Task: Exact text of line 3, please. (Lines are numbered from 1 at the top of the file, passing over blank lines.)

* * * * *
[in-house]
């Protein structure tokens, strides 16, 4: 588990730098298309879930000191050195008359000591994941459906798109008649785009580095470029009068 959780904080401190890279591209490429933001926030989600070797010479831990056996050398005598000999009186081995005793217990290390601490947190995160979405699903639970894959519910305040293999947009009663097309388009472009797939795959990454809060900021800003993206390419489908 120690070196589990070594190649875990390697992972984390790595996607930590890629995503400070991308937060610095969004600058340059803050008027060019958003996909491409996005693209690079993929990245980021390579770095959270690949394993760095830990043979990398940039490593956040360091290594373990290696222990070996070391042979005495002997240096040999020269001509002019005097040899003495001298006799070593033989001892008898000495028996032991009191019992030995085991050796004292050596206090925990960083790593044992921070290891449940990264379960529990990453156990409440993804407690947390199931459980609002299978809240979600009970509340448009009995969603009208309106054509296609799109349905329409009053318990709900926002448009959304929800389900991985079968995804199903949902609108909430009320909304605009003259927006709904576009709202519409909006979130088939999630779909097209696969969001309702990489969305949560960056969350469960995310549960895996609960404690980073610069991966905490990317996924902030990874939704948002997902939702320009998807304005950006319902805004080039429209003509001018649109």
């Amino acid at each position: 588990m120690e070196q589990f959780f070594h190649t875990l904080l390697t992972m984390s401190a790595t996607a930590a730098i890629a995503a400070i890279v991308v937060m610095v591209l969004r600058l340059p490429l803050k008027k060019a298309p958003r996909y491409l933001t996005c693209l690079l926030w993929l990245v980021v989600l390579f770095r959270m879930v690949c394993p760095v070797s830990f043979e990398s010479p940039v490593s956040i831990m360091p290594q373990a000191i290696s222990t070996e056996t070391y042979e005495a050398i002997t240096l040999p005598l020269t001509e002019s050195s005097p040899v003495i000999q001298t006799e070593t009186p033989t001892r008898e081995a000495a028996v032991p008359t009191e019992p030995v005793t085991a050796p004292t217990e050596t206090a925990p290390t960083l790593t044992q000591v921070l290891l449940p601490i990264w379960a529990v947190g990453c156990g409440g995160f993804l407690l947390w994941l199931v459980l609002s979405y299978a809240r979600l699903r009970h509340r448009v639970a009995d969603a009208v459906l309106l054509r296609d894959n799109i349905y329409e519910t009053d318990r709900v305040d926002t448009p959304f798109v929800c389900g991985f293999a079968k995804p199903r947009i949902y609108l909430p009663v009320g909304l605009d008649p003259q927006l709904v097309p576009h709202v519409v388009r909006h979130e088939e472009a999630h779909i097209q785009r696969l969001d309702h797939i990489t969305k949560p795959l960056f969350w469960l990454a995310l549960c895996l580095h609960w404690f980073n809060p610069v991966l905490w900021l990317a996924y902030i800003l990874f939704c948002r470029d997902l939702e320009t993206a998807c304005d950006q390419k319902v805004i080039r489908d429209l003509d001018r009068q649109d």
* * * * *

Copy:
């Amino acid at each position: 588990m120690e070196q589990f959780f070594h190649t875990l904080l390697t992972m984390s401190a790595t996607a930590a730098i890629a995503a400070i890279v991308v937060m610095v591209l969004r600058l340059p490429l803050k008027k060019a298309p958003r996909y491409l933001t996005c693209l690079l926030w993929l990245v980021v989600l390579f770095r959270m879930v690949c394993p760095v070797s830990f043979e990398s010479p940039v490593s956040i831990m360091p290594q373990a000191i290696s222990t070996e056996t070391y042979e005495a050398i002997t240096l040999p005598l020269t001509e002019s050195s005097p040899v003495i000999q001298t006799e070593t009186p033989t001892r008898e081995a000495a028996v032991p008359t009191e019992p030995v005793t085991a050796p004292t217990e050596t206090a925990p290390t960083l790593t044992q000591v921070l290891l449940p601490i990264w379960a529990v947190g990453c156990g409440g995160f993804l407690l947390w994941l199931v459980l609002s979405y299978a809240r979600l699903r009970h509340r448009v639970a009995d969603a009208v459906l309106l054509r296609d894959n799109i349905y329409e519910t009053d318990r709900v305040d926002t448009p959304f798109v929800c389900g991985f293999a079968k995804p199903r947009i949902y609108l909430p009663v009320g909304l605009d008649p003259q927006l709904v097309p576009h709202v519409v388009r909006h979130e088939e472009a999630h779909i097209q785009r696969l969001d309702h797939i990489t969305k949560p795959l960056f969350w469960l990454a995310l549960c895996l580095h609960w404690f980073n809060p610069v991966l905490w900021l990317a996924y902030i800003l990874f939704c948002r470029d997902l939702e320009t993206a998807c304005d950006q390419k319902v805004i080039r489908d429209l003509d001018r009068q649109d």